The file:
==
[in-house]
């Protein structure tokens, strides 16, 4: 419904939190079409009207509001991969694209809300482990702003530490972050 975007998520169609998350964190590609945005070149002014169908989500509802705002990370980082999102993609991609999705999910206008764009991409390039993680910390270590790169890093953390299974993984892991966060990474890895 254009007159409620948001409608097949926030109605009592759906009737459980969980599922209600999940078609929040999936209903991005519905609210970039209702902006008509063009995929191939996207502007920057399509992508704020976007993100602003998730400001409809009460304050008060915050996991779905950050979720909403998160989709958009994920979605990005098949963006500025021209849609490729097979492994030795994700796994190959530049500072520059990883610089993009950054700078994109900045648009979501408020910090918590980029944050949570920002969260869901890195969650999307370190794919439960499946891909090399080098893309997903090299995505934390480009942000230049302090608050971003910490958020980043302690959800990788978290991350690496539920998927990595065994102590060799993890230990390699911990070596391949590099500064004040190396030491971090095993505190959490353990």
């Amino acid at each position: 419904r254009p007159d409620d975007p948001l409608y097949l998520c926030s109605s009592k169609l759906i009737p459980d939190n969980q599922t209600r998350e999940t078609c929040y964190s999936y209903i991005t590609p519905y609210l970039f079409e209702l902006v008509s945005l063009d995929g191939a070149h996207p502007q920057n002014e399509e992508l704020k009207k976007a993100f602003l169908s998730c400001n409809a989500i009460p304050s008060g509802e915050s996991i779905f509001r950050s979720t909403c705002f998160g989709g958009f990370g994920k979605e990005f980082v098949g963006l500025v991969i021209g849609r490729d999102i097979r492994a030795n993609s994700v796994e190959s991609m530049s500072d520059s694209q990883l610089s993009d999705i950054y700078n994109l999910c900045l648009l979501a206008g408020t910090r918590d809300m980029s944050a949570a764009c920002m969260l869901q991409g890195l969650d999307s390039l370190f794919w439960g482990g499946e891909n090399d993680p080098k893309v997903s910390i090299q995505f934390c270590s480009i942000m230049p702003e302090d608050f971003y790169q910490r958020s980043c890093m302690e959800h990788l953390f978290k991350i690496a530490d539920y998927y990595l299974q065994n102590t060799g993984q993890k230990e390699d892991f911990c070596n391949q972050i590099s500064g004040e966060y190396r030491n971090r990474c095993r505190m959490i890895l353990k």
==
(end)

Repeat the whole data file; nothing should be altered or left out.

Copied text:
[in-house]
């Protein structure tokens, strides 16, 4: 419904939190079409009207509001991969694209809300482990702003530490972050 975007998520169609998350964190590609945005070149002014169908989500509802705002990370980082999102993609991609999705999910206008764009991409390039993680910390270590790169890093953390299974993984892991966060990474890895 254009007159409620948001409608097949926030109605009592759906009737459980969980599922209600999940078609929040999936209903991005519905609210970039209702902006008509063009995929191939996207502007920057399509992508704020976007993100602003998730400001409809009460304050008060915050996991779905950050979720909403998160989709958009994920979605990005098949963006500025021209849609490729097979492994030795994700796994190959530049500072520059990883610089993009950054700078994109900045648009979501408020910090918590980029944050949570920002969260869901890195969650999307370190794919439960499946891909090399080098893309997903090299995505934390480009942000230049302090608050971003910490958020980043302690959800990788978290991350690496539920998927990595065994102590060799993890230990390699911990070596391949590099500064004040190396030491971090095993505190959490353990």
């Amino acid at each position: 419904r254009p007159d409620d975007p948001l409608y097949l998520c926030s109605s009592k169609l759906i009737p459980d939190n969980q599922t209600r998350e999940t078609c929040y964190s999936y209903i991005t590609p519905y609210l970039f079409e209702l902006v008509s945005l063009d995929g191939a070149h996207p502007q920057n002014e399509e992508l704020k009207k976007a993100f602003l169908s998730c400001n409809a989500i009460p304050s008060g509802e915050s996991i779905f509001r950050s979720t909403c705002f998160g989709g958009f990370g994920k979605e990005f980082v098949g963006l500025v991969i021209g849609r490729d999102i097979r492994a030795n993609s994700v796994e190959s991609m530049s500072d520059s694209q990883l610089s993009d999705i950054y700078n994109l999910c900045l648009l979501a206008g408020t910090r918590d809300m980029s944050a949570a764009c920002m969260l869901q991409g890195l969650d999307s390039l370190f794919w439960g482990g499946e891909n090399d993680p080098k893309v997903s910390i090299q995505f934390c270590s480009i942000m230049p702003e302090d608050f971003y790169q910490r958020s980043c890093m302690e959800h990788l953390f978290k991350i690496a530490d539920y998927y990595l299974q065994n102590t060799g993984q993890k230990e390699d892991f911990c070596n391949q972050i590099s500064g004040e966060y190396r030491n971090r990474c095993r505190m959490i890895l353990k």